The ministry has several information systems and data-backup centres in various locations to ensure there is no disruption of work, including payment of salaries to ministry staff. However, instalment payments for services performed by state projects’ contractors, as well as hiring, and procurements by state agencies, could be affected as they are not part of the routine automatic-payments system of the ministry, the official said.

Tourism and Sports Minister Somsak Pureesrisak yesterday ordered the movement of its two offices – the Office of the Minister and Office of the Permanent Secretary – to the Department of Physical Education to maintain its workflow after the ministry building was seized by political demonstrators.

Officials were allowed to go home and work anywhere they could be reached by telephone and online communication. Somsak acknowledged they could not remove some documents from their offices.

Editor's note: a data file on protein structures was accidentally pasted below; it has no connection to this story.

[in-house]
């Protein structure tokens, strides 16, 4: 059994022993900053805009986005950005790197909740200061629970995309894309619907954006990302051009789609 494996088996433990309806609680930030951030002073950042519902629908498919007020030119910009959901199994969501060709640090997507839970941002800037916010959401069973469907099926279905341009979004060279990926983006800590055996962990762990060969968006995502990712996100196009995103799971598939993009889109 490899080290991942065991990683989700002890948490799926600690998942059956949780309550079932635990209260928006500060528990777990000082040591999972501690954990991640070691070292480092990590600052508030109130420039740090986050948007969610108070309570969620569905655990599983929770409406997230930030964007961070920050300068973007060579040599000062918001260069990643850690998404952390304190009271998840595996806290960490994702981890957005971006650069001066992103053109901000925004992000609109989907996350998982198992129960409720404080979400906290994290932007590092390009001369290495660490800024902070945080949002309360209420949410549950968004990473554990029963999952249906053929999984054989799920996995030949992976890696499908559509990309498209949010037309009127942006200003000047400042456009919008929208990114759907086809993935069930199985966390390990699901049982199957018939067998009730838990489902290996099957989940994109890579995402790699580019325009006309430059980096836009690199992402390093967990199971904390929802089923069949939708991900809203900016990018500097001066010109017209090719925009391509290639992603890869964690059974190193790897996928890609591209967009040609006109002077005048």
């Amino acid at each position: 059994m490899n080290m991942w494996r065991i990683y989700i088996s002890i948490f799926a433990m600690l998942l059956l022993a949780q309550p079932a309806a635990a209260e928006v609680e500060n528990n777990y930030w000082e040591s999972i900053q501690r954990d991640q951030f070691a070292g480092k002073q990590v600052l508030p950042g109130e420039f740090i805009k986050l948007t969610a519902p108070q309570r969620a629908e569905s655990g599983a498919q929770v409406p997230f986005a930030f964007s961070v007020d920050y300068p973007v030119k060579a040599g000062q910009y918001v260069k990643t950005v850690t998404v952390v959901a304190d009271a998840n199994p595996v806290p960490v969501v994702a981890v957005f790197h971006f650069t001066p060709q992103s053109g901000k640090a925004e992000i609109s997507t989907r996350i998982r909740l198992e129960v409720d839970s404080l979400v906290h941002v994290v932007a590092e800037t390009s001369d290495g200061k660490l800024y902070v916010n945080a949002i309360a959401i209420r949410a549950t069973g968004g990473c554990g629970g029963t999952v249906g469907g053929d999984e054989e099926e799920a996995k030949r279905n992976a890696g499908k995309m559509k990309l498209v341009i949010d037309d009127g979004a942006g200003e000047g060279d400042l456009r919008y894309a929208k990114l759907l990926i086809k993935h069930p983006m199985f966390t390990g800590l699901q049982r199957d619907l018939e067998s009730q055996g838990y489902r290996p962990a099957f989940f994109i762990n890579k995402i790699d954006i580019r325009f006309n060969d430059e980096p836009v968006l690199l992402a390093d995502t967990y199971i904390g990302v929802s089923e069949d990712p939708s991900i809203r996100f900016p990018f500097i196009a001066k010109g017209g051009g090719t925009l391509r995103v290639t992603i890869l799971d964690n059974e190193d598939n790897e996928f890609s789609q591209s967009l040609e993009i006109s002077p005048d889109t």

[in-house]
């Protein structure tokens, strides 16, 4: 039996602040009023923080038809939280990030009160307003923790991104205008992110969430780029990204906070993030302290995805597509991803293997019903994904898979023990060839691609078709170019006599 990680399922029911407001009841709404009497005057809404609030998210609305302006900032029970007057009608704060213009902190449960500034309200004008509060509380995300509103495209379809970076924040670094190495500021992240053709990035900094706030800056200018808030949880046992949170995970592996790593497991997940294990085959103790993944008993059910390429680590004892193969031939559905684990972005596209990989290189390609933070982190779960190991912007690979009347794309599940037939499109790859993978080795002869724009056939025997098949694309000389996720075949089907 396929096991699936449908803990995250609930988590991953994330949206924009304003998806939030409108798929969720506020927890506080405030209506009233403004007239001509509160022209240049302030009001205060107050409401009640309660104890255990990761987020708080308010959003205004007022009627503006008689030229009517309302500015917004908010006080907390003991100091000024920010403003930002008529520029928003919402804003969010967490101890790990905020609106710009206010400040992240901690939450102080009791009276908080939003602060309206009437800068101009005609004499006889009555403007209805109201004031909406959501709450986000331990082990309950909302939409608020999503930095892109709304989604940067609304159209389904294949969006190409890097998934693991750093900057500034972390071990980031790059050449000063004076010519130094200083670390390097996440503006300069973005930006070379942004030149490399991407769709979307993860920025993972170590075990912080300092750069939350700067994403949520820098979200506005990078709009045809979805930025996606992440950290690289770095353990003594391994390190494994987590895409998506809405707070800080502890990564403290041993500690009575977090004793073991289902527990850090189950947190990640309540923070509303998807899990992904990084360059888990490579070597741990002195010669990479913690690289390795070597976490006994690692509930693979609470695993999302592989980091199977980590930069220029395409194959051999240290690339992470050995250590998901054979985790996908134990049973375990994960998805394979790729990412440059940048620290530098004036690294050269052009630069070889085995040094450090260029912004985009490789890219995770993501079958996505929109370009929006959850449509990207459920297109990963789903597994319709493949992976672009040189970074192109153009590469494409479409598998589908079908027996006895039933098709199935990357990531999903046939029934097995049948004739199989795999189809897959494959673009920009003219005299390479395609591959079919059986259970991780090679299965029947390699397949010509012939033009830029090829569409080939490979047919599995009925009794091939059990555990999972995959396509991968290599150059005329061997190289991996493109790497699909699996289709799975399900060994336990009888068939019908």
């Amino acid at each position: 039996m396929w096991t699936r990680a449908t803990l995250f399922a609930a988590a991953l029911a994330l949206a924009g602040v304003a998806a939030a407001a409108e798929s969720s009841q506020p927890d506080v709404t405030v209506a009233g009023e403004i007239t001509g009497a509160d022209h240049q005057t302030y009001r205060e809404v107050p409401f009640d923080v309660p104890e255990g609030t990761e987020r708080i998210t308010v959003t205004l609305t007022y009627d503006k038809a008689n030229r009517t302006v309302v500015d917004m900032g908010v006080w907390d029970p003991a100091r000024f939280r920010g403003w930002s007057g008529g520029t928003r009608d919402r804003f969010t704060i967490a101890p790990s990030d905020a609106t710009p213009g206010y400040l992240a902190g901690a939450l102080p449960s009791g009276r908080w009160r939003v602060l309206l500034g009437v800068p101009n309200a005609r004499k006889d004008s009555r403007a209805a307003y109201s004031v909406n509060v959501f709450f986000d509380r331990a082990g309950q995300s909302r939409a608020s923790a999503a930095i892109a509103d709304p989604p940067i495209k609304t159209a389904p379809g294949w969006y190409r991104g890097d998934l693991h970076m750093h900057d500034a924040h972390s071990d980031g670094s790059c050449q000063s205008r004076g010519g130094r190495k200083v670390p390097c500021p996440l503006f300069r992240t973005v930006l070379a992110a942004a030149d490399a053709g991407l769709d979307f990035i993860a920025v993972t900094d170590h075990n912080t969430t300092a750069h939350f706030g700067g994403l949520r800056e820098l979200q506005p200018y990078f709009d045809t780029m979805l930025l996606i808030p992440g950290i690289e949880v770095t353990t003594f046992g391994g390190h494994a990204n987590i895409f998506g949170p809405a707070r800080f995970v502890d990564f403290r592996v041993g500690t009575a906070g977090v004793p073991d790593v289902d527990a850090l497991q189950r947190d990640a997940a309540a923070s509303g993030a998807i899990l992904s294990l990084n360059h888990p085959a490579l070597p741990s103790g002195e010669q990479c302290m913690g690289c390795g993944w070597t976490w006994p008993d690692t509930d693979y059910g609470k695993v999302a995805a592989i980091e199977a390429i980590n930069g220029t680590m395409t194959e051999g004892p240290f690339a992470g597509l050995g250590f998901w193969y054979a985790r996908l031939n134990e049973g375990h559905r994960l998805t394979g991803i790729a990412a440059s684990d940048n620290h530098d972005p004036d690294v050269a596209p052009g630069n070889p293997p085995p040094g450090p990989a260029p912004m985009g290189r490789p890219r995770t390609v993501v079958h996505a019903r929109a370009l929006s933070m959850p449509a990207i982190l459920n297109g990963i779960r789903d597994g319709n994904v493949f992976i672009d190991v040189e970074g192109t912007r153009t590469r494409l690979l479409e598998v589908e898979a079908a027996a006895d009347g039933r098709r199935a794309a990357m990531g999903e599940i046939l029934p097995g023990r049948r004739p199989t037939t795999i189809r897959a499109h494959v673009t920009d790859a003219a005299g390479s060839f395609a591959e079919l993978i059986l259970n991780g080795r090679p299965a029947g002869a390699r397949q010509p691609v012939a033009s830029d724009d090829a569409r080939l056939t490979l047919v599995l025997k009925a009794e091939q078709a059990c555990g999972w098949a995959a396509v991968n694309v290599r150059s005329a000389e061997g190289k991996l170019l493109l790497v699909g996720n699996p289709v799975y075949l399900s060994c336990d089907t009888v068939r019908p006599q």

Suwat Sitthilor, permanent secretary of the Tourism and Sports Ministry, said officials were asked to leave the ministry before its entrance was closed. They were not let back in again due to safety concerns.

Somsak acknowledged the political demonstrations had impacted on the country’s image as a tourism destination and could lead foreign tourists to postpone plans to come here.

Political observers yesterday saw it as a good sign that Abhisit and the Democrats had attended Parliament for the censure debate, instead of resorting to street politics.

“I think by attending the debate, Abhisit is sending a signal to Yingluck that there is room for political dialogue to end the street protests,” said Panitan Wattanayagorn, a political scientist at Chulalongkorn University. “Abhisit and Yingluck must come together and calm down the protests,” he said.